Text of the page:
A foodie event known for smoked meats and cold beer with a cause-driven charity returns this November for its ninth year.
Meat Fight is a local barbecue competition like no other. This year, 16 Dallas chefs will smoke meats in four categories: brisket, sausage, burnt ends and wild-card tacos. Most important, it’s a party with a whole lot of fundraising.
In 2018, the group raised $225,000 for the second consecutive year, with all proceeds going directly to those living with multiple sclerosis, or MS. This year’s event on Nov. 10 has already sold out.
“Meat Fight is a little different than your typical competition,” says Alice Laussade, Meat Fight founder and CEO. “We have fancy Dallas chefs — James Beard winners and culinary badasses — where barbecue is not their everyday talent, and [we] put them at the smoker for fun competition.”
Teams will begin smoking their meats the night before the event in preparation to feed 750 people expected this year. Half of the fun starts in the late-night hours when chefs add logs to the smoker and crack open a cold one. Brisket, burnt ends, sausage and pork will smoke all night as chefs kick back and enjoy the reunion over pecan and mesquite wood. Competing chefs may be experts in their respective kitchens, but smoking meat is not usually their focus.
“Obviously you want to do something you are proud of, but none of us are barbecue professionals,” says Janice Provost, executive chef at Parigi, who is competing this year. “There are definitely people who know more about this than I do. It’s a fun way to get out of our comfort zone and do something brand new.”
Competing this year are chefs Provost, Nick Walker, Jeana Johnson, Graham Dodds, Caroline Perini, Sandra Bussey, Anastacia Quiñones-Pittman, Misti Norris, Justin Holt, Jeramie Robinson, Danyele McPherson, Jeff Bekavac, David Uygur, Omar Flores, Peter Barlow and Eric Freidline. Each is a renowned chef known for sensational dishes in restaurants, generally unrelated to barbecue.
“I know nothing about smoked meats,” says Quiñones-Pittman, executive chef at Jose. “The best part of this event is about being yourself and stepping outside your element. Many of these chefs are friends, so we’re goofy and fun, friendly, but with a rivalry to win.”
Quiñones-Pittman is part of the team assigned the pork course.
“We’re making 600 tacos,” she says.
Side dishes will be offered by 20 local restaurants, plus there will be whiskey samples from WhistlePig and beer from Lakewood Brewing Company, Four Corners Brewing Company and Tupps Brewery.
“This year, we have more chefs involved, more breweries involved and plenty of WhistlePig to go around for everyone,” Laussade says.
Meat Fight began as a backyard barbecue in 2010 when Laussade invited a few friends over as summer turned into fall.
“It started as just a kegger among some of my friends and chefs,” she says.
The following year, Laussade’s brother was diagnosed with MS, and Meat Fight became a fundraiser.
In 2011, three local foodies volunteered to judge the backyard barbecue: Brian Luscher from (then) The Grape, Justin and Diane Fourton of Pecan Lodge, and Daniel Vaughn, at the time a food blogger and now Texas Monthly’s barbecue editor.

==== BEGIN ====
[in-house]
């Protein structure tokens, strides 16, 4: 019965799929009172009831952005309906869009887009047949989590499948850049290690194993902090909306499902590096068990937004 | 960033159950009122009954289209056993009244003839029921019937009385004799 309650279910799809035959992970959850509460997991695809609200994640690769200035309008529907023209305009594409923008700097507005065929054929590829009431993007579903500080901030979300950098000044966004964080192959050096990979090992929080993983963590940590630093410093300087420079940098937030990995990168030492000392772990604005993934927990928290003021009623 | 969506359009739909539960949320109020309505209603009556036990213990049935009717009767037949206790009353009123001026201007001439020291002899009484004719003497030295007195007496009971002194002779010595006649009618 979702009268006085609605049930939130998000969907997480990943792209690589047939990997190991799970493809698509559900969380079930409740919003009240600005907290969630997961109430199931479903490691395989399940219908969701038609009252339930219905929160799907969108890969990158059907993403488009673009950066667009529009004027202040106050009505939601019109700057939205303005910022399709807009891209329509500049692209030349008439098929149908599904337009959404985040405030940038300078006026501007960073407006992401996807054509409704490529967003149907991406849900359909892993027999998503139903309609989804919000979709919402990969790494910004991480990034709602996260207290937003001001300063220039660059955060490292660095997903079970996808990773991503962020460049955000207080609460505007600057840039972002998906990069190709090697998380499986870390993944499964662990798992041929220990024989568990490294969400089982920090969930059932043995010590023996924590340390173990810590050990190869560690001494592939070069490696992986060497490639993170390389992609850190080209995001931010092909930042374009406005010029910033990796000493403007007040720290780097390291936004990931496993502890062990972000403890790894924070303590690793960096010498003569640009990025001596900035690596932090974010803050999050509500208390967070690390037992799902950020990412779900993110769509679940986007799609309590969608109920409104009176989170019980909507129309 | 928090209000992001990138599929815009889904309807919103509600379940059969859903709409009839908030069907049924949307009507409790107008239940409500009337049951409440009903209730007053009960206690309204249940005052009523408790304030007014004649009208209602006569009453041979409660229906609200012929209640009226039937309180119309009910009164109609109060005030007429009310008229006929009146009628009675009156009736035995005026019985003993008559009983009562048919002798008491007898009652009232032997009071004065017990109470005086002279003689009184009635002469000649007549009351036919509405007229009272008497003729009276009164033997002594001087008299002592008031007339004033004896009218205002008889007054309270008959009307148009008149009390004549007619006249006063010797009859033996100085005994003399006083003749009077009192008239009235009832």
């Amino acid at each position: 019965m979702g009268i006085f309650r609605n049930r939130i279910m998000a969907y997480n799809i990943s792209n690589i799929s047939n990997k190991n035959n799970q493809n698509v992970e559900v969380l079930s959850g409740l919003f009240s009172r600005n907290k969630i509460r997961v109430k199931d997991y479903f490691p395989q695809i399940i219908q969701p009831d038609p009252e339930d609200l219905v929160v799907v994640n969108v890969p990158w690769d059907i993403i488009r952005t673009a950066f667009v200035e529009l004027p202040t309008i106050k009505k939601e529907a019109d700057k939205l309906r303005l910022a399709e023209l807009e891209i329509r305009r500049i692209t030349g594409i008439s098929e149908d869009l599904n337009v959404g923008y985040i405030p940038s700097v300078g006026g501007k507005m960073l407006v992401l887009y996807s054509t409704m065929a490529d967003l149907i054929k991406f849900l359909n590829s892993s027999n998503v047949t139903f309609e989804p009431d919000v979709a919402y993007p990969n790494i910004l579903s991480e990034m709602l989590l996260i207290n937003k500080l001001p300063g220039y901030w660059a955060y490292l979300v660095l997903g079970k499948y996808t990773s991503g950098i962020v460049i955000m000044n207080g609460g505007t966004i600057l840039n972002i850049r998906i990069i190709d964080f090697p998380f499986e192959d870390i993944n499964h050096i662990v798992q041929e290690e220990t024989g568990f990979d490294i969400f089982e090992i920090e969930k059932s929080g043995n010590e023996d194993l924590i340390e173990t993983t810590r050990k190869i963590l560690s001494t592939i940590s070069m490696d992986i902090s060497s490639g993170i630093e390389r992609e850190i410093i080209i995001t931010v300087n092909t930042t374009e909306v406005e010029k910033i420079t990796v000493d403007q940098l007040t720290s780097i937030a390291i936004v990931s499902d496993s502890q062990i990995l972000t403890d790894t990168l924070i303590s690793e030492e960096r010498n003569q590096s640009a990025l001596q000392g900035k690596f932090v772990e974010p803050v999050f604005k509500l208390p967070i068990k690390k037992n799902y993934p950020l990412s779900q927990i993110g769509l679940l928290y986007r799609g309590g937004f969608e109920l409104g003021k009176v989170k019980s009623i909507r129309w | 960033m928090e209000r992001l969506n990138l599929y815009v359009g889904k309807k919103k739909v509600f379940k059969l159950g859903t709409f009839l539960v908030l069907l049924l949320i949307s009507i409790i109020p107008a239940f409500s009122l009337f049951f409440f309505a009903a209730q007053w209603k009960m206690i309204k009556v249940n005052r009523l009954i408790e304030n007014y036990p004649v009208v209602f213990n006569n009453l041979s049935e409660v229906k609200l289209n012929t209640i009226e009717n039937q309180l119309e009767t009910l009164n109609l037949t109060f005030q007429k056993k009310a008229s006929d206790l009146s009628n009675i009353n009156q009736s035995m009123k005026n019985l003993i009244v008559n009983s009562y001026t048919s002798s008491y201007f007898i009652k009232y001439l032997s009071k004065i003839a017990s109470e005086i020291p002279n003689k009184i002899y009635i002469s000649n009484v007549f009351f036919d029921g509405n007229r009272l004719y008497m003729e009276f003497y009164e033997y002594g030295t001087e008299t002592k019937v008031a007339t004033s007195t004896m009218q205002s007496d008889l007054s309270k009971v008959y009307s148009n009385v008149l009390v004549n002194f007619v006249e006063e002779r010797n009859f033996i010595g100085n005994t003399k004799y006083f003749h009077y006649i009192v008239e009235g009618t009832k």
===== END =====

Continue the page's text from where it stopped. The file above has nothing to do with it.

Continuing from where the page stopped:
“At the end of that gathering, they asked why it isn’t a public event,” Laussade says. “They told me, ‘If you want to make an impact, let’s open to the public.’ Very quickly this came together in a very real way. We were just talking over beers about this in the backyard.”
The following year more than $20,000 in donations poured in, and today Meat Fight raises more than $200,000. The proceeds directly benefit people living with MS.
“You’ll see that they put the money we raise to work immediately,” Laussade says. “After we announce our grand total, you will see people living with MS receiving the benefits from this event.”
Meat Fight has raised $1.7 million for the National MS Society since 2010 and allows people to participate in competitions through Meat Fight Endurance Labs.
“Personally, I have had employees and a dear friend that lost their mother to MS,” Provost says. “Ultimately, Meat Fight’s purpose is to find a cure.”
Over the years, the group has supported 39 athletes living with MS to compete in the Ironman 70.3 triathlon in Galveston with professional training, equipment and registration for the contest. Meat Bike has also provided a bike, helmet and gear to 245 people to participate in Bike MS, a two-day, 150-mile cycling challenge each year. Then, of course, comes the Dallas Marathon, where Meat Fight provides training, bibs and registration.
“All you need to bring is grit and determination,” Laussade says.
All anyone needs to bring to Meat Fight is an appetite and a koozie. You’ll likely have a beer in one hand and a plate of ’cue in the other most of the day. While most chefs describe Meat Fight as a fun, laid-back event, it’s primarily a competition, one that’s somehow both fierce and friendly.
The fundraiser forges friendships. Provost and Quiñones-Pittman met over the smoker back in 2013, and since then have competed in the Bike MS ride and band together with other chefs to offer exclusive dining experiences for the silent auction.
“AQ and I are besties now,” Provost says. “Meat Fight brought us together, and we’re inseparable today. It marked the beginning of a really good friendship.”
Among the celebrity judges slated this year are Jeffery Hobbs of The Slow Bone, Daniel Vaughn of Texas Monthly, Todd David of Cattleack Barbeque, Chad Houser of Cafe Momentum and Pete Delkus, WFAA meteorologist.
“Come for the barbecue and stay for the charity. We’re a ‘fun-lanthropy,’ and our impact is easy to see,” Laussade says. “I want to find a cure for my brother and all other people around the world living with this disease.”
Meat Fight will be 6 to 9 p.m. Nov. 10. The event is sold out.
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